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April 25, 2014 - 5:32pm

The Feminine Critique: We need a lot more than your two cents


An article published April 7 by Mark J. Perry and Andrew C. Biggs in the Wall Street Journal, boldly entitled “The ‘77 Cents on the Dollar Myth’ About Women’s Pay,” is one of many recent criticisms about the seemingly exaggerated figures used by President Obama and other progressives when discussing gender inequality in wages.

According to the article, the Bureau of Labor Statistics’ “Highlights of Women’s Earnings in 2012” reported that on average women earn 81 percent of what men make in the United States. reported that on average women earn 81 percent of what men make in the United States. But for full-time workers, men were two times as likely as women over 40 hours a week, while women were more likely 35 to 39 hours per week. Once we account for this imbalance in hours worked, the pay gap between men and women shrinks to 88 cents on the dollar. But for single, unmarried women the pay gap is even smaller, perhaps almost negligible — they make roughly 96 percent of what their male counterparts earn.

That is all to say, according to Perry and Biggs, that this “wage myth” is largely exaggerated. According to these authors, the persisting differences in female earnings as can easily be explained by a series of choices made by women themselves:

Childcare. According to Perry and Biggs, the gap starts to emerge when marriage and children come into the picture — childcare takes women out of the workforce and they are less experienced than their male counterparts when they return.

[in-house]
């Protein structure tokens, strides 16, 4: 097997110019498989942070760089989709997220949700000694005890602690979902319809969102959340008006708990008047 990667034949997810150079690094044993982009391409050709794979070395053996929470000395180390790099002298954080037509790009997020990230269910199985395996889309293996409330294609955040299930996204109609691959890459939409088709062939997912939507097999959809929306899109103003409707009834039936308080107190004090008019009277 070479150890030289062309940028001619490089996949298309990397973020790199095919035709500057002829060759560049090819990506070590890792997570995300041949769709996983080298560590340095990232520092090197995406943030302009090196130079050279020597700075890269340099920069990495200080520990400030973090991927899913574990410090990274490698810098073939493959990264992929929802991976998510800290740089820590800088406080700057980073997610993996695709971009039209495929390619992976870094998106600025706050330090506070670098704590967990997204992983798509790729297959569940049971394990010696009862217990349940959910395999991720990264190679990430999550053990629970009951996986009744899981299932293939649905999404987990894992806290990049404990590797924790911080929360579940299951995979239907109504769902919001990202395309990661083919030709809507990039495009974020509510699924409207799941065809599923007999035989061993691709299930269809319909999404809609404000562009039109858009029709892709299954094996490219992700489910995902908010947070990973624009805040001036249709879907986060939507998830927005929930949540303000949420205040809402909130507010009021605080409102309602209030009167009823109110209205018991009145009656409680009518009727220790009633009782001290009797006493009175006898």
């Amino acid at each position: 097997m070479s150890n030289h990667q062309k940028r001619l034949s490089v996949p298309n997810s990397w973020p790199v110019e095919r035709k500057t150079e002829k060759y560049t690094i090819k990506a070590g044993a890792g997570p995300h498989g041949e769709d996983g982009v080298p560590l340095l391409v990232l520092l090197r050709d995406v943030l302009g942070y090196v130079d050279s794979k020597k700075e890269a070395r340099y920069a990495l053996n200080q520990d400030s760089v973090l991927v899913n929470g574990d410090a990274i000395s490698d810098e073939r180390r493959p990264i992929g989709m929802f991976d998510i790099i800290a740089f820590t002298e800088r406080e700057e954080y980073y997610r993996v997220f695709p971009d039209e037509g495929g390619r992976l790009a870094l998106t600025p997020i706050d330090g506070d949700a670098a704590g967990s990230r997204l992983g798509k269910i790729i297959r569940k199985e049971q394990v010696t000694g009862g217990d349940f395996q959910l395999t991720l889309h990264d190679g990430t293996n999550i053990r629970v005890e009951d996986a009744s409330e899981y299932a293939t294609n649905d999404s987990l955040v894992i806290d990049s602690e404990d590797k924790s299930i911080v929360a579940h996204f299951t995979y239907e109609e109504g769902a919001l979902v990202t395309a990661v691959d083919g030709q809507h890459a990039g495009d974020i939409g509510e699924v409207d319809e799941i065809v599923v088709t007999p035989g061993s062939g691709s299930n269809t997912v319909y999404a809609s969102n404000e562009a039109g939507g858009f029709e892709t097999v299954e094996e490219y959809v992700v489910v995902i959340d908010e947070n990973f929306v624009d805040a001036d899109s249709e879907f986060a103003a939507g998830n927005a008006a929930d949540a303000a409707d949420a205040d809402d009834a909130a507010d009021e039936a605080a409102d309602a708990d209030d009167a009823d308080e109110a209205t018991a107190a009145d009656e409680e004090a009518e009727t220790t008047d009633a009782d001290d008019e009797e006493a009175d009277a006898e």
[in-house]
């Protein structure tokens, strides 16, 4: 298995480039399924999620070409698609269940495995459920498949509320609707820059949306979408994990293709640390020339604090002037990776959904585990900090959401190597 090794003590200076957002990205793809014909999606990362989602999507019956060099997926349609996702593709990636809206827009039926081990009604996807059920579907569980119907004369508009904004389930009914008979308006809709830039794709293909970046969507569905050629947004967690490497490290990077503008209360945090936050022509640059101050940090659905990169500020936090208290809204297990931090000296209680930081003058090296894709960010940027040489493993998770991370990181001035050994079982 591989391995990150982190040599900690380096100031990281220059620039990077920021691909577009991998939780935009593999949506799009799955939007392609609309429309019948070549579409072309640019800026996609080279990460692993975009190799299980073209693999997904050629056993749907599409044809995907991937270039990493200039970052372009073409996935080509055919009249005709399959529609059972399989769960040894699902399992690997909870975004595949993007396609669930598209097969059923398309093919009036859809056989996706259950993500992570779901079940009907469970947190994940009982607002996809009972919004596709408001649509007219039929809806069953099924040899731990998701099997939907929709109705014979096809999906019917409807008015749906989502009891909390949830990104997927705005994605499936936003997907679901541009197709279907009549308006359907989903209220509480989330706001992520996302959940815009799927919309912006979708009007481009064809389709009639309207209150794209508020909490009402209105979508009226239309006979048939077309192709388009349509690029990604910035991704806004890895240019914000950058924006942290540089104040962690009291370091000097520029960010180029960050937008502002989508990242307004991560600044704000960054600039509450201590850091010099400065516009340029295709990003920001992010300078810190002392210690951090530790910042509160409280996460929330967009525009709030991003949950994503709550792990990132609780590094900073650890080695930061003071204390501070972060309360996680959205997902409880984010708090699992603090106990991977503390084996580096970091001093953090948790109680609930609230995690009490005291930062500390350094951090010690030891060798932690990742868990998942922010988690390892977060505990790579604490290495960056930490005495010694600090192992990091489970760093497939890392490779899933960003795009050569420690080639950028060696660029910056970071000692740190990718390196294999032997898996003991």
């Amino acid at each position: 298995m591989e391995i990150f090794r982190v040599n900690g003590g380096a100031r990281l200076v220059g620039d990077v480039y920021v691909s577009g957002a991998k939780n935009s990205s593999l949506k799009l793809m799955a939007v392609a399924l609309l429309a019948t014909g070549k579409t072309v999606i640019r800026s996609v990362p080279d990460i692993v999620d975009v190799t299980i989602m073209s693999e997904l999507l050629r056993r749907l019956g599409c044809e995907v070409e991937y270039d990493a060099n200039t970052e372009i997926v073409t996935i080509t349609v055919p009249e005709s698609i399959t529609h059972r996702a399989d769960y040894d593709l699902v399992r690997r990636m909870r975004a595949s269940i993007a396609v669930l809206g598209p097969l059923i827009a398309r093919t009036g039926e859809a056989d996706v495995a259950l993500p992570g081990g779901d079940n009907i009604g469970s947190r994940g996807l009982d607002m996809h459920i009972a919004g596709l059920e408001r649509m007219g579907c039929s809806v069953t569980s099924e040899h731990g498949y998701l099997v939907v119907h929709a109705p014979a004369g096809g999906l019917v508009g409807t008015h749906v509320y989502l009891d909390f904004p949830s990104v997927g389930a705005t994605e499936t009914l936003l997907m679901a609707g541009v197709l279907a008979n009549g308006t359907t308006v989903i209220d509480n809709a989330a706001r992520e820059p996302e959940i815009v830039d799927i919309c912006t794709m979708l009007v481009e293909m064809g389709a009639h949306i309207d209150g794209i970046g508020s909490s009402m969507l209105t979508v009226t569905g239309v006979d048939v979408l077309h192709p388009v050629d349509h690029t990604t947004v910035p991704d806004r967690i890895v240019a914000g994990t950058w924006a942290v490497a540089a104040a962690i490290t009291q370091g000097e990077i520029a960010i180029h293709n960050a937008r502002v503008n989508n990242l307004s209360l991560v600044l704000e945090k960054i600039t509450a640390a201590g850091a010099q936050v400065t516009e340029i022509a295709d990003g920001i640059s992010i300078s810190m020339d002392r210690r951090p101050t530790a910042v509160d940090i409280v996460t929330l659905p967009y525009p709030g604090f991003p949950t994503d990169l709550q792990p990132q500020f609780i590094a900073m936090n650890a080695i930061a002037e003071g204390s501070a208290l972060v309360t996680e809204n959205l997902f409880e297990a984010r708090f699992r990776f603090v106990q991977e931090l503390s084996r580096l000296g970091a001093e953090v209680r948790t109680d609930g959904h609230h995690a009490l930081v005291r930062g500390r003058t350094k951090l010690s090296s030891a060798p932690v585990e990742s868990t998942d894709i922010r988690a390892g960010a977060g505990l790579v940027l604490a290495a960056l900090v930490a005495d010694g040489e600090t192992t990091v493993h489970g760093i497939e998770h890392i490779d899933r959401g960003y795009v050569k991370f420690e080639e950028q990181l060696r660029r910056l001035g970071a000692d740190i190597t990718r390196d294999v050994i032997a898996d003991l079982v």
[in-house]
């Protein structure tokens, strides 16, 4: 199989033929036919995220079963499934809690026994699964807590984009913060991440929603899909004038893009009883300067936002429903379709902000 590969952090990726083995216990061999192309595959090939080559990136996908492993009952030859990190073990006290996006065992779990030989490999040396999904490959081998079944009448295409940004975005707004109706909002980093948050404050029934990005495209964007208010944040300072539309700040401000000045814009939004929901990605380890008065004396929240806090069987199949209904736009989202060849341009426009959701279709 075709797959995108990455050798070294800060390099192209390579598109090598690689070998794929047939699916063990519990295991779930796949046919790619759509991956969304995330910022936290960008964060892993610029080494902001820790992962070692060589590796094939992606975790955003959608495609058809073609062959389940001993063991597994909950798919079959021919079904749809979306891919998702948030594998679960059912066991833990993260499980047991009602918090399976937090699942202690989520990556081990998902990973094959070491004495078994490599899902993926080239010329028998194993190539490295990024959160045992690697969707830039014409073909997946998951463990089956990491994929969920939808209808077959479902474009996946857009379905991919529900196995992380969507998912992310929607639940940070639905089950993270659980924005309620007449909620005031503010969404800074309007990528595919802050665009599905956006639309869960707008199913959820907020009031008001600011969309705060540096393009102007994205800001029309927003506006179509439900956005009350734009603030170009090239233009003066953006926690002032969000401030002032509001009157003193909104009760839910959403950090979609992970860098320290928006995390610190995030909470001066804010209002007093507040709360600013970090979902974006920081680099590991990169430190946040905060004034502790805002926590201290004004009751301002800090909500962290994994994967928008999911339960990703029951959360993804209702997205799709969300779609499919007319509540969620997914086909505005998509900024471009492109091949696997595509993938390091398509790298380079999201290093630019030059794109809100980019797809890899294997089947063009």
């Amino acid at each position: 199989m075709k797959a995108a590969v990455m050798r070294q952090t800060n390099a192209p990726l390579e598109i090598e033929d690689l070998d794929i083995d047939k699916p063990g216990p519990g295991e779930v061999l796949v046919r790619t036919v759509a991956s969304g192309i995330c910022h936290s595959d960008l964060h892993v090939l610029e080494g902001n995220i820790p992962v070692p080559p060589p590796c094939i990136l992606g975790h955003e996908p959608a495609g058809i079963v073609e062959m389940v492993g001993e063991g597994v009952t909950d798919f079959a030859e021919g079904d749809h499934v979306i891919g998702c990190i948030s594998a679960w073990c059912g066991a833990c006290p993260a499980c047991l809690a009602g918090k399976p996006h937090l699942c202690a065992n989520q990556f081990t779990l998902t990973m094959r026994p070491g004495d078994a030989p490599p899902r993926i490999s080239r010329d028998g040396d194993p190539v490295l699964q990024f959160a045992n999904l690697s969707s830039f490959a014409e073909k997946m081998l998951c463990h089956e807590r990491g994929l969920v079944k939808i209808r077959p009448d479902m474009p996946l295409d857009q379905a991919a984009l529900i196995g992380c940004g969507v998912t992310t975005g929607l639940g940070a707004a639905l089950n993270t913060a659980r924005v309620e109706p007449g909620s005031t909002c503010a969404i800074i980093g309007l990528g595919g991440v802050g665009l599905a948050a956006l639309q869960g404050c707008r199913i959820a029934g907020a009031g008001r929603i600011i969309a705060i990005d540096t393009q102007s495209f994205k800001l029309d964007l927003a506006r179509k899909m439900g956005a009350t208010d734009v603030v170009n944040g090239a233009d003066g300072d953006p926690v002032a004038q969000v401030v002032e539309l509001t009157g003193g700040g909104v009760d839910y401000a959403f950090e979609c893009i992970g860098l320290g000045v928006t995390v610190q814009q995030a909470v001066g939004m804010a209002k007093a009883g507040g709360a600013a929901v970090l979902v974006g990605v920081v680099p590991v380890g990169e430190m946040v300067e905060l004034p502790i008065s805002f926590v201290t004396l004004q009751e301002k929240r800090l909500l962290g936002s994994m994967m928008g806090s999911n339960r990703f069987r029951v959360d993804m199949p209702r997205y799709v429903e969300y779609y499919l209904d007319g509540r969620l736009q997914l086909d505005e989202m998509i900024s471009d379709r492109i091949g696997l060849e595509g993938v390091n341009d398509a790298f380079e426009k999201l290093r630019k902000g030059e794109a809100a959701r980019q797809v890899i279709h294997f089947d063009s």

Education. In groups with the same educational attainment, women are more likely to choose fields of study that pay less in the labor market like psychology, sociology, or something liberal arts-focused. Men are more likely to go into finance, accounting and engineering. Men are also more likely to bargain over salaries.

Risk.The most dangerous occupations (loggers, iron workers, etc.) are male-dominated. Because they are riskier, these jobs tend to pay higher salaries. Males are also much more likely to pursue occupations in which compensation is risky from year to year, like law and finance. These jobs pay more to compensate for that risk.

Even if the gap is not 77 cents on the dollar when controlling for marital status, educational attainment and occupations, the gap still persists—that the “77 cents” claim is exaggerated is beside the point. Yes we ought to adjust our statistics accordingly, but declaring the gender pay gap to be a “myth” is dubious. It gives us a get-out-of-jail-free card long before we’ve paid our dues. The 77 cents on the dollar statistic may be exaggerated, but that doesn’t mean it is non-existent. We are not absolved from our duty to remedy obvious workplace discrepancies between men and women on a larger, more nuanced scale. The “choices” listed by Perry and Biggs are in fact, problematic for women in the workforce too—they just can’t be solved by slapping on a couple extra cents to every 77 (or is it 81?) cents a woman makes on the job. And the fact that these choices are not rewarded with big bucks is not clearly the fault of the woman. Here’s why:

Here’s why: